I'm so tired of all the misinformation out there. I was horrified to learn that many packaged foods actually have more fat and/or calories than the labels state. How can we know what to believe? Is it safe to eat ANYTHING?
Dear Label Rage,
I feel your pain. Totally. It's hard to know who or what to trust these days. I have a few general rules that I live by, and I want to share them with you (and everyone else!). Here they are...
1. If something seems or tastes too good to be true, there's a good chance the stats are off. For example, if you prepare a packaged pizza with a 200-calorie label and you taste buttery crust and see a pool of oil on top of the cheese (hello, EAT RITE PIZZA!), the label is WRONG. VERY wrong.
2. Big boys don't lie. If a product is made by a trusted brand, like General Mills, Quaker, Kraft, etc., there's an excellent chance the info provided is accurate. On the flip side, mom-and-pop companies are far more likely to have mislabeled products. If you're buying things from little-known companies with names like Grammynana's Cookies and Rising Starz Cookie Company, and the foods are large, rich, and decadent yet have suspiciously low calorie and fat counts, there is a tremendous possibility the labels are wrong. This may be a tough one for you to swallow (no pun intended), but it is what it is.
3. Weigh your food. Every so often, throw it on a food scale to see if the actual weight matches what the package says. This serves two purposes. First of all, you'll immediately get a feel for whether or not this food manufacturer cares about accurate labeling. And secondly, if the food weighs more or less than it's supposed to, at least you'll know that the nutritional stats are off in some way and you'll be able to factor that in.
4. Pay attention to YOUR scale. If you discover a new treat and start eating it daily, and then you notice extra pounds creeping on when they shouldn't be, it's likely that your new find is a suspicious one. Try swapping it out for a while with a trusted snack with equal nutritional value -- if the numbers on the scale go down, you've found your answer.
There you have it -- four helpful tips for you. Hang in there!
I see your logo on the back of Tofu Shirataki packages and now on the back of Fiber One boxes. A friend of mine said you are a paid spokeswoman for these products and that you are forced to use them in your recipes. I don't believe that is true. Can you please set the record straight on exactly how HG operates?
Gimme the HG Skinny
I'm always thrilled to answer questions like this one. And since HG has SO many new subscribers (hooray!), I think now is a great time to go over this. I'll try to be concise and yet thorough in my answer. When I launched Hungry Girl in 2004, my goal was to share information about guilt-free eating (in the form of finds, news, recipes, etc.) with as many people as were interested in reading it. The integrity of the brand means EVERYTHING to me, and so I knew -- from the start -- that I would never EVER write positive things about foods that I don't like. When I decided to create custom ads on the site, my philosophy was (and still is) that the ads should be fun and useful, have some sort of added value (like recipes, coupons, free shipping, etc.), and ONLY (and this is the most important part!!!) be for things I like and would write about anyway. Most of the current advertisers on the HG site became advertisers only AFTER I had written about products, etc. of theirs that I love. I am CONSTANTLY turning down requests (and a lot of money) from companies that have products I don't like, because I would NEVER feature ads for foods I don't enjoy. As for HG appearing on Tofu Shirataki and cereal boxes... Is the Hungry Girl logo on Tofu Shirataki bags? Yes, but I am not paid for that! I helped the company redesign its packaging and provided recipes and my logo for the product because I LOVE Tofu Shirataki and think the world should know about those miraculous noodles! I want people to get a friendly, approachable vibe from Tofu Shirataki when they see it at the market -- that's why I helped out. And the HG logo and onion ring recipe are on Fiber One boxes, but I'm not being paid for that either. Since Hungry Girl was already using Fiber One in so many recipes, my friends at the company asked if they could feature a recipe on Fiber One boxes and form a little promotional partnership (non-paid) for the HG book. I was THRILLED beyond belief (as any normal human would be!). The first time I saw the design for the back of the box, I cried a little (not kidding!). And BTW, if I ever were to enter into a deal with a food brand where I’d be paid for any sort of on-package endorsement, you can BET I'd only do it if I were completely IN LOVE with the product. And no one could force me to use ANYTHING in a recipe -- I would never compromise HG recipes for monetary gain. I know not everyone is going to agree with my opinions on all foods -- but I think I have great taste buds and opinions that are in line with a huge percentage of the population's. Please know that Hungry Girl content is NOT, in any way, swayed by "deals" made with companies. I name names (quite often!) in reviews and recipes because there's a lot of bad-tasting food out there, and the delicious guilt-free gems aren't always easy to find. So when I find 'em, I share that info with everyone, in order to help people discover things that can keep them satisfied. That's basically it in a nutshell. It really is that simple. Hope that explains things. Oh, and please make sure your friend reads this!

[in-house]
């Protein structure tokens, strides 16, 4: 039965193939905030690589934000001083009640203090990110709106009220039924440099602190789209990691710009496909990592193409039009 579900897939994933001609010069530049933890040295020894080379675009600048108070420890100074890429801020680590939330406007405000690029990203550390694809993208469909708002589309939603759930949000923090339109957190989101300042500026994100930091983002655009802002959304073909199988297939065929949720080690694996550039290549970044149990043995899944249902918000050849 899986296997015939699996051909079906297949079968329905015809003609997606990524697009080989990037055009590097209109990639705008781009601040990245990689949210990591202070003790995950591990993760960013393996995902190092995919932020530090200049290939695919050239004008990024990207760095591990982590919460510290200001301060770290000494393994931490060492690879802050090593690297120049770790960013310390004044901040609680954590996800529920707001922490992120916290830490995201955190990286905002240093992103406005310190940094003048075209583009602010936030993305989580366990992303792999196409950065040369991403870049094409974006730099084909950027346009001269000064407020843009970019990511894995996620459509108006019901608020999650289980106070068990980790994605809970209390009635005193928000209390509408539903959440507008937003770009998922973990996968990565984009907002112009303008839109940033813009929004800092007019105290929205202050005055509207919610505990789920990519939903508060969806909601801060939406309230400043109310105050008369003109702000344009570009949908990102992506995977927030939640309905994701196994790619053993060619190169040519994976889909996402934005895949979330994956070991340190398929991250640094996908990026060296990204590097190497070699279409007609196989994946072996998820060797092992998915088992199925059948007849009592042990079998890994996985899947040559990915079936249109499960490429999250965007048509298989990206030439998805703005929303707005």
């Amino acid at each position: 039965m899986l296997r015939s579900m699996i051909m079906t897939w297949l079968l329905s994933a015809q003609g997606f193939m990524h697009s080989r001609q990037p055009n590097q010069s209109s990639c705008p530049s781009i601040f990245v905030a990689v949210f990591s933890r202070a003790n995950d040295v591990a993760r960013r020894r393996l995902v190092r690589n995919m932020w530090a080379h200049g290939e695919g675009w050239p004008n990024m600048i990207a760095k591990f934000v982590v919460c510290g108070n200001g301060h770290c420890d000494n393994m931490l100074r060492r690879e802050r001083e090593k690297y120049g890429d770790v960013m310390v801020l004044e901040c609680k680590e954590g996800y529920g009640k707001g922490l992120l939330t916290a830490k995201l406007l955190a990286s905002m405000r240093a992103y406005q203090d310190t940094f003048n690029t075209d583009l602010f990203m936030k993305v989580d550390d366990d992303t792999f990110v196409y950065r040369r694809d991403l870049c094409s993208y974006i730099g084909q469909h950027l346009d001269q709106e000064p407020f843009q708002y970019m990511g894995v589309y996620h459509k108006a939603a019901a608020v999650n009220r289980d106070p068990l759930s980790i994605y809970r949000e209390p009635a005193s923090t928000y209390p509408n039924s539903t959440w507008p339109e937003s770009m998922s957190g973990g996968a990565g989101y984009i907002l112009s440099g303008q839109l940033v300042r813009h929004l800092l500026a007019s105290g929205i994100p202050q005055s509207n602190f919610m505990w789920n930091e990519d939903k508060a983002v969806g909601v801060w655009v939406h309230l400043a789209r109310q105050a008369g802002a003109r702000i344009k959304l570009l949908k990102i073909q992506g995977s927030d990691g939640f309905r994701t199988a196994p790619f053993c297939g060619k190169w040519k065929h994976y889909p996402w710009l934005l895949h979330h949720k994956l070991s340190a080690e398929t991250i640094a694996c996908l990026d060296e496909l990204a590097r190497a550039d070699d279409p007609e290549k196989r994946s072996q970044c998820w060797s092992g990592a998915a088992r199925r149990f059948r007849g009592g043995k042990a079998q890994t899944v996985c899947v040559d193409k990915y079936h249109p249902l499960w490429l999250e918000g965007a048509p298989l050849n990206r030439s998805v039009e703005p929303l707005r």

CHEW ON THIS: Studies show that people who own the Hungry Girl cookbook live happier lives, earn more money, and have more friends. OK, we totally made all of that up! But the book is really great, so everyone should own a copy, no?
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